The Cadillac Three

Doc Roc Presents

The Cadillac Three

Hailey Whitters

Thu Sep 07

Doors: 7:00 pm / Show: 8:15 pm

Cain's Ballroom

Tulsa, OK

$15.00 - $17.00

This event is all ages


Advance $15
Day of Show $17
Door $17
Mezzanine (21+) $30


There is a $2 fee that applies to each ticket purchased at the Cain's Box Office.

No re-entry! No smoking! No refunds!

Support acts are subject to change without notice!

The Cadillac Three
The Cadillac Three
"This is where I was born and this is where I'll die."

With that passionate battle cry, the centerpiece lyric of their anthem "The South," The Cadillac Three have launched a movement in country music, forging a bond with fans both in the U.S. and overseas in a way not seen since Garth Brooks. Born and raised in Nashville, Tennessee, the trio of singer-guitarist Jaren Johnston, lap-steel player Kelby Ray and drummer Neil Mason are brothers in "hell yeah!" spirit and in music. They are
effortlessly cool, as real as they come and arguably the most vital addition to the country-music landscape this decade.

The proof lies in both their hard-rocking live shows and their blistering new album Bury Me in My Boots, their first recorded for Big Machine Records. Onstage, the group possesses a sonic power that other touring bands couldn't match with double the players. Johnston sings and shreds with a room-filling "kiss my ass" attitude, Ray delivers slippery riffs and a phantom bass line on his steel, and Mason pulverizes the kit with the force of
Zeppelin's John Bonham. Remarkably, they've harnessed that same crackling energy on Bury Me in My Boots, a collection of 14 songs that were hatched the old-fashioned way: written on the road and tested live in front of an audience.

"I've never seen any other band in Nashville say, 'Yeah, man, we like to try out a song live for a long time just to make sure it goes over well, before we put it on a record,'" says Johnston. "Most Nashville bands, they get a demo, they like it, they cut it, and it's on the record and sometimes the radio the next week."

Produced by The Cadillac Three with Dann Huff and Justin Niebank, Bury Me in My Boots is the follow-up to their self-titled 2012 independent debut, which Big Machine re-released after signing the band. But there's more than just years separating the projects.

"We drove thousands of miles in a van and a bus between these two records. We played hundreds of shows in the past five years and have been through so much," says Ray.

Indeed, The Cadillac Three have toured relentlessly in the U.K., where they've garnered a rabid fan base, opened U.S. tours for Eric Church and Dierks Bentley, and are currently on the road with Florida Georgia Line.

"We're still writing songs about where we're from because it's our favorite place in the damn world," says Mason, "but at the same time, we have all these other experiences to draw on. We've been all around the world. This record is everything that has happened since."

The constant, however, is authenticity. More than any other act in country music today, The Cadillac Three paint the sharpest picture of small-town life — all three members have a hand in writing the songs on Bury Me in My Boots.

Led by Johnston, who has penned monster hits like Tim McGraw's "Meanwhile Back at Mama's," Jake Owen's "Beachin'" and Keith Urban's "Raise 'Em Up," the trio compose in an organic and spontaneous way.

"It's like in the movie Almost Famous. We're riding on the bus, somebody's got a guitar, somebody's drinking a beer. That's the idea," says Johnston. "And we all have one goal in mind: making an album that is better than the first one."

While that debut record broke ground for the group with its rebellious swamp-rock vibe, Bury Me in My Boots finds The Cadillac Three writing, recording and performing at a more assured, bolder level. It is the sound of a band fully aware of its power, one ready to decimate arenas.

In the stomping title track, they flip the popular carpe-diem theme on its head, looking not at how the guys live life, but how they hope to exit it — in their boots, the very ones that grace the album's cover.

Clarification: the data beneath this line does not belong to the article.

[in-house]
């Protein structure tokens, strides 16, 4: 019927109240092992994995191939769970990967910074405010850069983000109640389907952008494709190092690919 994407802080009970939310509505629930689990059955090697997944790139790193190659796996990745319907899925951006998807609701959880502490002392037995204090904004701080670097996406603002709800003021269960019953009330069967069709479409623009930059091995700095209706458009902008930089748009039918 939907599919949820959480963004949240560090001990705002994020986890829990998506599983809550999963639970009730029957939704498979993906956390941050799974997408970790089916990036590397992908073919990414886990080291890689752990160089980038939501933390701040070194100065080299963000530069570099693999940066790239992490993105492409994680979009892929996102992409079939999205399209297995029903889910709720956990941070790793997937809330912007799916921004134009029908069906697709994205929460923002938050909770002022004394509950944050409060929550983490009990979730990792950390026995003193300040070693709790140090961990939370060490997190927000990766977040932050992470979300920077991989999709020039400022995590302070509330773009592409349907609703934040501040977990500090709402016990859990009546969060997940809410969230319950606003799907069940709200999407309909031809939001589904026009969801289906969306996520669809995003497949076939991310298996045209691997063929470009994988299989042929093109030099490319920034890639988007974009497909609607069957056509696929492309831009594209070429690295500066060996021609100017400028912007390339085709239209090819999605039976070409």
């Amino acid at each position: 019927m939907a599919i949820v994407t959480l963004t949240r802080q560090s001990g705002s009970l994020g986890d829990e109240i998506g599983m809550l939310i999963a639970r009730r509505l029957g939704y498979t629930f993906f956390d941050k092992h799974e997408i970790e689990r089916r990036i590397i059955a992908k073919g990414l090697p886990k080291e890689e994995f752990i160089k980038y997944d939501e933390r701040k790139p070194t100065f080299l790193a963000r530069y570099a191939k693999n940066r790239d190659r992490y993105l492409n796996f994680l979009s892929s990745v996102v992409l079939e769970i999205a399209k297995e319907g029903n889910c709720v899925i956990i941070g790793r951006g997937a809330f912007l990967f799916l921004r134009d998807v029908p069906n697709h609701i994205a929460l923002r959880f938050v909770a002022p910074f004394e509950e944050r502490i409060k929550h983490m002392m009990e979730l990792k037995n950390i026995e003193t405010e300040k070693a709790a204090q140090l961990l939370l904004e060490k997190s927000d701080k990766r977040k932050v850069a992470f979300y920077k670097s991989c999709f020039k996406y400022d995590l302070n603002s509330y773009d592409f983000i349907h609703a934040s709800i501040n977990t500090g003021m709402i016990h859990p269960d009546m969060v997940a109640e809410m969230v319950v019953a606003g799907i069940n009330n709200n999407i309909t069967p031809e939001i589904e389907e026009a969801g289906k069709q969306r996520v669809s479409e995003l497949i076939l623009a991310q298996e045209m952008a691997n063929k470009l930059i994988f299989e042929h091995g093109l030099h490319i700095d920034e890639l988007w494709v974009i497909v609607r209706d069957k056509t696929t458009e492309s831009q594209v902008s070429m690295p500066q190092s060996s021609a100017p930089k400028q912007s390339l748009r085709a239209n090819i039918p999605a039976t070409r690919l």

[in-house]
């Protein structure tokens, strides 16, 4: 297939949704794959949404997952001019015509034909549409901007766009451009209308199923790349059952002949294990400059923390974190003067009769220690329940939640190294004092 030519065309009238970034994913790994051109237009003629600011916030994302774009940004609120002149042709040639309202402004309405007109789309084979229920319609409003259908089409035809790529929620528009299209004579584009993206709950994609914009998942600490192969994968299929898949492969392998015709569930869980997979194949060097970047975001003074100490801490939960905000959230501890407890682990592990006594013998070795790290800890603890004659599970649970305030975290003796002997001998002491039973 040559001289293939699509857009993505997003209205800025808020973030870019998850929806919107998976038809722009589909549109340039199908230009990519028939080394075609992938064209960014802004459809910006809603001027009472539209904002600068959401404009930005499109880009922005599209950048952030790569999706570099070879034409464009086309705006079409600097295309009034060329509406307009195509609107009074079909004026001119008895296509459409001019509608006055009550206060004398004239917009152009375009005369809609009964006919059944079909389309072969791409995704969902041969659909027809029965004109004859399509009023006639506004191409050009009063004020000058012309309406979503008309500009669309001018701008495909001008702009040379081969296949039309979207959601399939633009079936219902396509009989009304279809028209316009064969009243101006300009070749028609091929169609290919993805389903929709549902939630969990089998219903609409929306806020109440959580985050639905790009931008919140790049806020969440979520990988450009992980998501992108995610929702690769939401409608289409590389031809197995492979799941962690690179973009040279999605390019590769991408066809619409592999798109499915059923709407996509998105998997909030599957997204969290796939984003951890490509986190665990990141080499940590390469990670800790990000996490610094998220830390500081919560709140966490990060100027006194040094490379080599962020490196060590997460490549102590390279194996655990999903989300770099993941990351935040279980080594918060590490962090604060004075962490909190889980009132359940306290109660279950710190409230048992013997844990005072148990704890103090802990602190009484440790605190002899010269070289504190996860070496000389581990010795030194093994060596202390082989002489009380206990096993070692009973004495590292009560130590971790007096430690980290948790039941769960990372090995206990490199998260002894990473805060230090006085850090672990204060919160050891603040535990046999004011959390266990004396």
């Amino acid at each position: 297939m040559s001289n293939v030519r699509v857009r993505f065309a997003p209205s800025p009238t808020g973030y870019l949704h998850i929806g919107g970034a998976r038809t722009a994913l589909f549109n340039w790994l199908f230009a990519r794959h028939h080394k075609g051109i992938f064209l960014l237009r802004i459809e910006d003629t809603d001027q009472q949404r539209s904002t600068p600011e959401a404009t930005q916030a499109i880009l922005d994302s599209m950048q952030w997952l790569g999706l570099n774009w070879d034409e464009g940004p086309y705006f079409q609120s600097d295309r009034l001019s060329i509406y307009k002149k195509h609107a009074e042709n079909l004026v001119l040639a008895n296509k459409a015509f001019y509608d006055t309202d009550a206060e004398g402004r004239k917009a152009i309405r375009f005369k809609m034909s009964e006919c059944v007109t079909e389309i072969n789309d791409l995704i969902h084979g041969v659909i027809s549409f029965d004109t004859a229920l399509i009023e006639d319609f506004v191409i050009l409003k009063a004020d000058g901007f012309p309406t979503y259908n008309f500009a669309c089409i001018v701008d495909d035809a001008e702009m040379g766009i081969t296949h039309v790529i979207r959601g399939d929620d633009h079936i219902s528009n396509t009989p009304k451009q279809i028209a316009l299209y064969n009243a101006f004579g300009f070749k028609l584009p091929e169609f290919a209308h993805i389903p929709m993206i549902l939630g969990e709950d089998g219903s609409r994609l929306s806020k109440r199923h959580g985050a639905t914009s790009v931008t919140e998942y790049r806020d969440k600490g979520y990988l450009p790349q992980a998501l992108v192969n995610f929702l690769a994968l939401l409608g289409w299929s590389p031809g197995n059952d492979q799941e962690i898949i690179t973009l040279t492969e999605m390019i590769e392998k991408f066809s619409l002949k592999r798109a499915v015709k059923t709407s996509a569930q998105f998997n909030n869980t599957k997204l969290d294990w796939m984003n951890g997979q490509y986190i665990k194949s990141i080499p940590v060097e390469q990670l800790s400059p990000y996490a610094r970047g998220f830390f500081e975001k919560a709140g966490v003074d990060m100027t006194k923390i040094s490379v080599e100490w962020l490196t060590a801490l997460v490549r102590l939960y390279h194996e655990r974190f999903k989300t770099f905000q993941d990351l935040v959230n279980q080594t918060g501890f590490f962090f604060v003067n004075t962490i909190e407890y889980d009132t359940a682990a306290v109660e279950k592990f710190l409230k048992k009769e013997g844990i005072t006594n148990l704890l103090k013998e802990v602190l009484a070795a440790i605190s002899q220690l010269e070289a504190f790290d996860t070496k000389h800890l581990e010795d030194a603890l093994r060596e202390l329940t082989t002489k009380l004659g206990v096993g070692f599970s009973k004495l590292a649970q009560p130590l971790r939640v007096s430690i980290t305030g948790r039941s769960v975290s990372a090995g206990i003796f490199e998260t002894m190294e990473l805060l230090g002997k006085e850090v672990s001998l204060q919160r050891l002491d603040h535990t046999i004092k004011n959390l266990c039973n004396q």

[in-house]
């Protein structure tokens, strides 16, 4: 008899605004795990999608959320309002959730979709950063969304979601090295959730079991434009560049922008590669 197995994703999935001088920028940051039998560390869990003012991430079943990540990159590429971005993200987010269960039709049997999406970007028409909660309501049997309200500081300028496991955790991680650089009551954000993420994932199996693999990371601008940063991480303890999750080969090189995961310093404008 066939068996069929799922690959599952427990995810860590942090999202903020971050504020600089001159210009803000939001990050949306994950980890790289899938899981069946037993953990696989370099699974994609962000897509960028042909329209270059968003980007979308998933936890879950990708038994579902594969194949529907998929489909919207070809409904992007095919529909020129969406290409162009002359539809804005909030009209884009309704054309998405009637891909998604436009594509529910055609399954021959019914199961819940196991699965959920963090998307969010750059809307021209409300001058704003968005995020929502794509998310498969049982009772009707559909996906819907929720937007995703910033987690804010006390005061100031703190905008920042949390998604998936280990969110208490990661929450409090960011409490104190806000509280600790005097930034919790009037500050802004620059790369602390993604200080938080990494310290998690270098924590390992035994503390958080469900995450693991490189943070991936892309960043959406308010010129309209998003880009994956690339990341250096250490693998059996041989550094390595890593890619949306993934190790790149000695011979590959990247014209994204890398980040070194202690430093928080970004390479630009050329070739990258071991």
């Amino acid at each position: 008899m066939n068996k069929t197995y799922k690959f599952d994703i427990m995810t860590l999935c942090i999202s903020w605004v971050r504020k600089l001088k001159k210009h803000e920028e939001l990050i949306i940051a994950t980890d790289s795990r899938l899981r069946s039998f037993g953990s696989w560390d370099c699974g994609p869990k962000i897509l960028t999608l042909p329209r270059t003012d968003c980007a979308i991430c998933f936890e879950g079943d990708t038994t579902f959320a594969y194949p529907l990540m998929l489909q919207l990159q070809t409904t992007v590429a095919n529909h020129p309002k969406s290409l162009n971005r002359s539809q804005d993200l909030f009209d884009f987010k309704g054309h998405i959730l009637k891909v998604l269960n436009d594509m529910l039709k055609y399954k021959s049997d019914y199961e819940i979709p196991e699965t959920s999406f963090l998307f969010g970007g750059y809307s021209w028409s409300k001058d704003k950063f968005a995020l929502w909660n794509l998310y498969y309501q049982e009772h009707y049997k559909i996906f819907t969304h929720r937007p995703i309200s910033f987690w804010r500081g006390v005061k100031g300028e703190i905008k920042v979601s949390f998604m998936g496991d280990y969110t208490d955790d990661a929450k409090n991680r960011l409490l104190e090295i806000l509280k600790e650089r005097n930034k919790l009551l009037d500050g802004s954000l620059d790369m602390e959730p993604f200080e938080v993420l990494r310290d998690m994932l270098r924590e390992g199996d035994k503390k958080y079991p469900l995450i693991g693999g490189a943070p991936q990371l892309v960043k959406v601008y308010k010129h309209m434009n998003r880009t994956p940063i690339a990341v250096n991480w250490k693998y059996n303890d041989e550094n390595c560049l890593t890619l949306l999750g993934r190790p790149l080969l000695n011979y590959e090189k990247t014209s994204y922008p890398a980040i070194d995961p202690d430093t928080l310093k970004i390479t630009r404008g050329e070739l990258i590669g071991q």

"Lyrically, it goes to a place that can be sad and dark. This guy is talking about the pine-box clock," says Johnston. "But he says, 'If I'm going down, I want to go down in style!'"

It's the type of bravado at which the band excels, whether they're singing about coming face-to-face with the Reaper, or a hot girl at the bar. The single "Drunk Like You," the "Black Betty" homage "Slide" and the woozy "Buzzin'" all resonate with a certain swagger, while the beachy get-wasted jam "Ship Faced" is laugh-out-loud funny.

"All of those are examples of us growing and expanding our sound," says Johnston.

But despite a tough exterior, The Cadillac Three maintain a country boy's heart. The ballads "White Lightning," written by Johnston for his wife, and the album closer "Runnin' Red Lights" both reveal a vulnerability, as Johnston sings about the loneliness and longing that come with being a band on the run.

"You're out there doing meet-and-greets, shaking hands and kissing babies," he says, "but at the same time, you're thinking about where you wanna be. And that's trying to get home as fast as you can."

For The Cadillac Three, home remains the American South that they praise in their signature song. To hear Johnston lead the call-and-response chorus of "The South" — which he's done everywhere from honky-tonks to cruise ships — is to experience the essence of the artist-fan connection. The song has become a credo for band and audience, a commitment to honoring your roots, be they in Nashville or Atlanta, New York or Boston.

"Our show is based around who we are and where we're from," says Mason, "and that song really encompasses that."

As does the surprisingly elegant and poignant "This Accent," an epilogue to "The South." Written by Johnston and Mason with frequent collaborator Jimmy Robbins, "This Accent" is the emotional center of Bury Me in My Boots. It all comes back to the idea of being "real," that most coveted buzzword in country music. While some country-radio stars sing with a thick drawl, only to speak in interviews as if they're Connecticut blue bloods,
Johnston, Ray and Mason walk it, as the saying goes, like they talk it.

"You can take a lot of things from a man / leave him beat, brokenhearted and bent / but you ain't never gonna take this accent," Johnston delivers, defiantly.

And therein lies the magic of The Cadillac Three, the secret that all but guarantees them mega-success: their willingness to not only embrace but celebrate the traits and quirks that define them. Whether it's the way they talk, where they live or how many beers they drank the night before, they are unapologetically themselves.